Monday, February 12, 2007

Death, taxes, now healthcare charges

With almost two years until the presidential election, the race is way too distant to handicap. But few political bookies would bet even now against an upsurge in restaurant labor costs after we round the bend into 2009. Regardless of who wins the Oval Office, the industry will likely foot a considerable bill for extending health-insurance coverage to more Americans. Or at least it seems unavoidable given the current field of candidates.

John Edwards, an aspirant for the Democratic nomination, unveiled a plan last week that would hit employers with a 6-percent payroll surcharge if they don’t offer coverage to employees. The contender he has to beat, Hillary Clinton, is the queen of healthcare mandates, and has championed similar pay-or-play provisions in the past. Barack Obama, the other big brand in the Democratic contest thus far, says he wants coverage to be universally available by 2013, but hasn’t detailed how the cost will be covered.

Don’t expect the Republicans to give restaurateurs and other employers a pass. Mitt Romney, the former Republican governor of Massachusetts, will likely tout the universal insurance plan he pushed onto the books of that state. It mandates citizens to get insurance, rather than obliging businesses to provide it. But to subsidize the cost for Joe or Joan Public, employers have to pay a per-head fee of $295 for every employee they don’t insure.

Then there’s Ah-nold’s model for California. Schwarzenegger isn’t expected to run for his party’s ticket, but plenty of admiration has been voiced for his plan, which calls for a 4-percent payroll surcharge for most restaurants.

Newt Gingrich, once the Doberman guarding businesses against staggering health-insurance mandates, is sounding far more like a Pekinese these days in his discussions of healthcare reform. He’s even appeared on stage with Clinton, literally, to promote healthcare measures they both champion. Once, the two presumably couldn’t agree on how to spell “healthcare.” Not coincidentally, pundits say Gingrich is evaluating the possibility of seeking the Republican presidential nomination. The former Speaker of the House has not renounced his dislike of employer mandates as a means to universal insurance coverage. But he’s sounding a lot more middle-ground-minded these days.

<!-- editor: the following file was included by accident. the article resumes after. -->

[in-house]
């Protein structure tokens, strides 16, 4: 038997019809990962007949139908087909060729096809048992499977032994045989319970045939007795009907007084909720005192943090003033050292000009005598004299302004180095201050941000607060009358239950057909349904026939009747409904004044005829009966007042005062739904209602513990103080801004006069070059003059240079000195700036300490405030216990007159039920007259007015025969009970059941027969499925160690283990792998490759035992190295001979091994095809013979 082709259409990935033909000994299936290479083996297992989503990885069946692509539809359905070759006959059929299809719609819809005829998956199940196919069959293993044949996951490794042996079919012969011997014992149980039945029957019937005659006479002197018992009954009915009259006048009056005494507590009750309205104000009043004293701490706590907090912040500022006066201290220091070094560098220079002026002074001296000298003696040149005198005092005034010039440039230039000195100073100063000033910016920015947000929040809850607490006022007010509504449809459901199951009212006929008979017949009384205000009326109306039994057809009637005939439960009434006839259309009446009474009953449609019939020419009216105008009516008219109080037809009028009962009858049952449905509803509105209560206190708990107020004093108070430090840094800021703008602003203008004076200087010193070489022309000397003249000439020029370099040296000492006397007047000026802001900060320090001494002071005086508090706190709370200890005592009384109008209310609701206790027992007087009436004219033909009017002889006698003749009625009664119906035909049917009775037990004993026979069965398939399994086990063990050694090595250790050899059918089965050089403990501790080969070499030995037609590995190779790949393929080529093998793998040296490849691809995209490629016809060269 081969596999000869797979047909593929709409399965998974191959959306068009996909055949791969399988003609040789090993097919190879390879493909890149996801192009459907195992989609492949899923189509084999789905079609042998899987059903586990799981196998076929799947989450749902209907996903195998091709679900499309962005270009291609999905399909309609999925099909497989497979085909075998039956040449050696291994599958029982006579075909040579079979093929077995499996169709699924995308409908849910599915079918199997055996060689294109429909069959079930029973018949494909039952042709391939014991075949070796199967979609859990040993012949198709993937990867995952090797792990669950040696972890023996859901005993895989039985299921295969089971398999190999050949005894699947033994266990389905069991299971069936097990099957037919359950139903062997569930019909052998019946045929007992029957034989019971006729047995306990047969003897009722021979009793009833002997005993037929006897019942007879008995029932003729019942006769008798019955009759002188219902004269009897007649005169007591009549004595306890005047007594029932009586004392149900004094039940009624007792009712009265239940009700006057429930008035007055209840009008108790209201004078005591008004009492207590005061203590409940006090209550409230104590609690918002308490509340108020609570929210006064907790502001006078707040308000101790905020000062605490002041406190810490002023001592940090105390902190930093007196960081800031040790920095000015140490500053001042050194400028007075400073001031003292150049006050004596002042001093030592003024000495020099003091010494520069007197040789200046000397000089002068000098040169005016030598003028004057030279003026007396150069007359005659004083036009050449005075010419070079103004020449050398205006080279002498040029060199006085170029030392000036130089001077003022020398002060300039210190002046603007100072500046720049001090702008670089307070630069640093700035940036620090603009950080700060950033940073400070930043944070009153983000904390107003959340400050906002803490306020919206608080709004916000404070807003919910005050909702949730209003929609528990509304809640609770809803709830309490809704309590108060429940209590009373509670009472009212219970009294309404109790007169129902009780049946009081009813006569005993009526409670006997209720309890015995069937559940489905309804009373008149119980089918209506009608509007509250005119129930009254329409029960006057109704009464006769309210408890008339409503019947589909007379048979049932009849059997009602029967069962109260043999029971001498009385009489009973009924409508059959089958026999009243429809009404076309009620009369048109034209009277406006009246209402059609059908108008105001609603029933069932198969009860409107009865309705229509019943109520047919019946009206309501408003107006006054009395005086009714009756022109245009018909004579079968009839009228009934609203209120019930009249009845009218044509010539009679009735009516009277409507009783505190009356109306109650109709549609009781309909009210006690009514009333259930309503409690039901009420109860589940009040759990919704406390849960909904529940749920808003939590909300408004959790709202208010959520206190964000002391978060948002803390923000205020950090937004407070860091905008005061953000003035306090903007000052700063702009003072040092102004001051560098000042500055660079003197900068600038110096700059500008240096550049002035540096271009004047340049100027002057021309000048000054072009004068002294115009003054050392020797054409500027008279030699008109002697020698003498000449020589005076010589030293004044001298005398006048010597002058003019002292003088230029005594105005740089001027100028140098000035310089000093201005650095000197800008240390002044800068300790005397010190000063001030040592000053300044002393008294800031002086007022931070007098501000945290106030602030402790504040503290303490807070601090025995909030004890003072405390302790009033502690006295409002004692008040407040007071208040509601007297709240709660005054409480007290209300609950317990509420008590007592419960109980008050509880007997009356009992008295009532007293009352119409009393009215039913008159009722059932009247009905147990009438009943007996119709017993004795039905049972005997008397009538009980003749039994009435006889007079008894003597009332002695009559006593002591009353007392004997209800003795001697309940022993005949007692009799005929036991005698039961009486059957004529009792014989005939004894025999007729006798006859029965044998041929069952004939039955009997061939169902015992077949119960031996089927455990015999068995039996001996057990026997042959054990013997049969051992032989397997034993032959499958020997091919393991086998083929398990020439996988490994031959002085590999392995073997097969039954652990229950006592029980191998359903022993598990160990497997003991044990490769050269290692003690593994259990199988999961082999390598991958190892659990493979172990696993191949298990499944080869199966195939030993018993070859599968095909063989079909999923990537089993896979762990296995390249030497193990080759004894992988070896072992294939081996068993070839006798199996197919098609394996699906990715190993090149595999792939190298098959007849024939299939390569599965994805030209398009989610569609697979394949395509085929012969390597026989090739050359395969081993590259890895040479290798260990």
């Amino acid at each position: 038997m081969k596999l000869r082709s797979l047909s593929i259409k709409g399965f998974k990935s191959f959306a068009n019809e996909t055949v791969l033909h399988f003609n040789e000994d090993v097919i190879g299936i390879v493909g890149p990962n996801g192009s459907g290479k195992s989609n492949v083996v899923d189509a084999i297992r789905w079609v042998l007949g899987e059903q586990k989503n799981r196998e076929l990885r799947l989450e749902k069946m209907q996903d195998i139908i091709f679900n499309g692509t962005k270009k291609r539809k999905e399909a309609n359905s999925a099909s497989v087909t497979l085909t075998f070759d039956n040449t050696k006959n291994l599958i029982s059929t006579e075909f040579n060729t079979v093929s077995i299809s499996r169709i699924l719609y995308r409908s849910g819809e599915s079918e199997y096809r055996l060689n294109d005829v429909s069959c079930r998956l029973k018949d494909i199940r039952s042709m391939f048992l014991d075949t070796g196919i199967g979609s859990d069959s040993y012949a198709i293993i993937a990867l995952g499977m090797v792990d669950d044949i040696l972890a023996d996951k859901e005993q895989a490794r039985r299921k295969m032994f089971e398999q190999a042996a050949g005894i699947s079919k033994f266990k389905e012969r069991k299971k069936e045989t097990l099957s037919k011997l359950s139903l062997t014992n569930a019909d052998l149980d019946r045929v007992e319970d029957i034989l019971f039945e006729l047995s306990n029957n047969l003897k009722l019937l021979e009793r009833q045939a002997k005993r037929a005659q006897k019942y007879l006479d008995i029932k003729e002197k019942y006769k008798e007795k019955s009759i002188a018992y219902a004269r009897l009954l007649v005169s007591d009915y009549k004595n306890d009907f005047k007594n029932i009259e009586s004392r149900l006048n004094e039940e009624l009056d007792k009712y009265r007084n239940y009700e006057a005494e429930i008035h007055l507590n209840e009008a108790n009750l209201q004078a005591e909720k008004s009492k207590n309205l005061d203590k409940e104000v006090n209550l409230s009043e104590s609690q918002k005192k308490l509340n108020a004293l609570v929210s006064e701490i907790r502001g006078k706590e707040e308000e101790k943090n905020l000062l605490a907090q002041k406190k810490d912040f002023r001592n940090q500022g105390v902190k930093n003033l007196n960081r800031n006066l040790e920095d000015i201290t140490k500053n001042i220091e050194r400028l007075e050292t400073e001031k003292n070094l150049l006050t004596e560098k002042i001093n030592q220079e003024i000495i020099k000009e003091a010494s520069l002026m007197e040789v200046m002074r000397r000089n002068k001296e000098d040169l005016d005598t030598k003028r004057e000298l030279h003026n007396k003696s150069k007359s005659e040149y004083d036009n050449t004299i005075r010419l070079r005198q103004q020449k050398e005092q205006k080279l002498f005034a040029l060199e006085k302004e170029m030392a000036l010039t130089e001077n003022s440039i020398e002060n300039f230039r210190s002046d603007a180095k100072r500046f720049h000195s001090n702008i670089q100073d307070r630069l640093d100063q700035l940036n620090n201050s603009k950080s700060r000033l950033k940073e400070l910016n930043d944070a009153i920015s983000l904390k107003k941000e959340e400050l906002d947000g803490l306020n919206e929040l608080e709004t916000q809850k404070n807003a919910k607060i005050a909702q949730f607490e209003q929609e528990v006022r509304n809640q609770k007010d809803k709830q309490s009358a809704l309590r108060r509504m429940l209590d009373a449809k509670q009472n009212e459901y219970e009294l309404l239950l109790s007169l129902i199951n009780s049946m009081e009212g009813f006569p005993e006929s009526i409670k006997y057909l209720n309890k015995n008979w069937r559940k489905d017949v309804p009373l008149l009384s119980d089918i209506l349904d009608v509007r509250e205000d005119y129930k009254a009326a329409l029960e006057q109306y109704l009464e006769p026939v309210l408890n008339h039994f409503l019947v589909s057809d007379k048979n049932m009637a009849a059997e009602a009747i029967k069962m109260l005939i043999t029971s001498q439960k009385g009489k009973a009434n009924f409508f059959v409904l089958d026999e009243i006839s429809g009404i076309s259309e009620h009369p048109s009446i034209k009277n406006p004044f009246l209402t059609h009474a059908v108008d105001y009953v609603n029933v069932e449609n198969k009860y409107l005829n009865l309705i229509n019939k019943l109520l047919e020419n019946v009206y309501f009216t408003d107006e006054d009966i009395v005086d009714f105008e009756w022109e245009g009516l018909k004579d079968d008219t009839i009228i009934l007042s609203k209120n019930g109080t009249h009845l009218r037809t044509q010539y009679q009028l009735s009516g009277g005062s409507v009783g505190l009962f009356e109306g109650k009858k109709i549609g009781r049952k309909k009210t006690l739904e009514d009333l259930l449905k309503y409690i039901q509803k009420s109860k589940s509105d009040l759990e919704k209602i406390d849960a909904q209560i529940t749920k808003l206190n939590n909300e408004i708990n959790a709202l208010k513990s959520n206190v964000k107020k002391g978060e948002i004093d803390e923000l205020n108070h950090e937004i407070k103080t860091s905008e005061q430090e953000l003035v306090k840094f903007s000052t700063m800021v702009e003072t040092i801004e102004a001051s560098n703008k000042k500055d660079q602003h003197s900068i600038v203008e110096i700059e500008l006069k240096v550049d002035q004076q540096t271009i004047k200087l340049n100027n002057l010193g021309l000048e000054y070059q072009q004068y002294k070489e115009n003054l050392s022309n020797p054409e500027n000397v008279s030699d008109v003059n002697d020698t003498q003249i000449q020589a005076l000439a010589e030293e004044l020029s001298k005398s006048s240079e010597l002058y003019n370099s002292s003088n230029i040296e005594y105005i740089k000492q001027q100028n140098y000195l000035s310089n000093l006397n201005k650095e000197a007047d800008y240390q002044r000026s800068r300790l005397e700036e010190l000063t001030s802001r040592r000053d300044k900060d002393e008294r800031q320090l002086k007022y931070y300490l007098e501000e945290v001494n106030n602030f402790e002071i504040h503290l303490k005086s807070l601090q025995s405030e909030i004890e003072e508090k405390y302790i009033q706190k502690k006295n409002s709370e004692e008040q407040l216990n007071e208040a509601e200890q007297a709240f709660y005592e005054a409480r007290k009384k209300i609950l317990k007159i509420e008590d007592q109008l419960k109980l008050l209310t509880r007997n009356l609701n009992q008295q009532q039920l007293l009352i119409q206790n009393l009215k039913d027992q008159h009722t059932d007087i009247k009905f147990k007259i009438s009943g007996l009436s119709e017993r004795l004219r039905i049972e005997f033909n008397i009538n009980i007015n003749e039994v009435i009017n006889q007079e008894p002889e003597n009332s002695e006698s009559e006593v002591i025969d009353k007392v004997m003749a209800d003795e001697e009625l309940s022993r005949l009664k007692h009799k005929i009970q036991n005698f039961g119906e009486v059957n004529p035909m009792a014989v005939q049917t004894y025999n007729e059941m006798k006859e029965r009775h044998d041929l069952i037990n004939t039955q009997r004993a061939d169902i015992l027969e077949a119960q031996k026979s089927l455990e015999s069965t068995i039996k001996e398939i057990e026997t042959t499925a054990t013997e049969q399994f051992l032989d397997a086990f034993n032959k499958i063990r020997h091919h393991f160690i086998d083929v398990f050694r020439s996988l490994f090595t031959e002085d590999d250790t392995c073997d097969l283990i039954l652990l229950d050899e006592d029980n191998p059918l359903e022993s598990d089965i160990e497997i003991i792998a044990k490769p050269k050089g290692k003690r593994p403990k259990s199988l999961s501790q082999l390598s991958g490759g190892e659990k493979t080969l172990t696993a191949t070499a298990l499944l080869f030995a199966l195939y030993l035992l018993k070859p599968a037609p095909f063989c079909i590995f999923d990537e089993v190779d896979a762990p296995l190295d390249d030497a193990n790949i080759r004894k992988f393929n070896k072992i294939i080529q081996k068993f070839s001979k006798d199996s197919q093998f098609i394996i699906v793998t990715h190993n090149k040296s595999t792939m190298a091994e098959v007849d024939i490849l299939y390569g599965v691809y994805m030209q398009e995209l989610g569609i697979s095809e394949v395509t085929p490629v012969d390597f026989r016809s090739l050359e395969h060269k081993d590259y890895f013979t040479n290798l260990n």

Sure, several of the more formidable presidential aspirants, including John McCain, have yet to bay for the sort of sweeping healthcare reform that would necessitate a significant contribution from employers. But the political climate coloring the presidential race, even at this extremely early stage, suggests the industry may have to pay a significant cost to help protect the 47 million Americans whom experts say do not have health insurance. The question is, how much.

2 comments:

  1. Healthcare seems to be one of those dirty little secrets that we don't want to admit, but has really been a major issue for a long time. President Clinton tried to make reform his platform in his first election and failed. And now it is rearing its ugly head again. This is not simply the flavor of the day for the pundits inside the beltway. This is a real cost that the industry must bear to sustain the longevity of the industry as a whole.

    If the restaurant industry wants to attract the best and the brightest into the fold, it needs to take care of its own. Starbucks is one of the shining examples of corporations that get it by offering full healthcare benefits to part-time employees. But these are the exception instead of the rule.

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  2. Maybe the real culprits in the whole mess aren't the politicians who want to saddle employers with benefits responsibilities, but rather the insurance companies that will remain middle-men in the costly morass that is health care. Insurers should exist to sell protection against calculated risks, like whether a fire will destroy my business, or what year I might die. But in some ways health care can be seen as an ordinary expense, like buying groceries, so why do penny-pinching actuarial corporations that wastefully reap extraordinary profits get to siphon so much lucre away from ordinary people and doctors?

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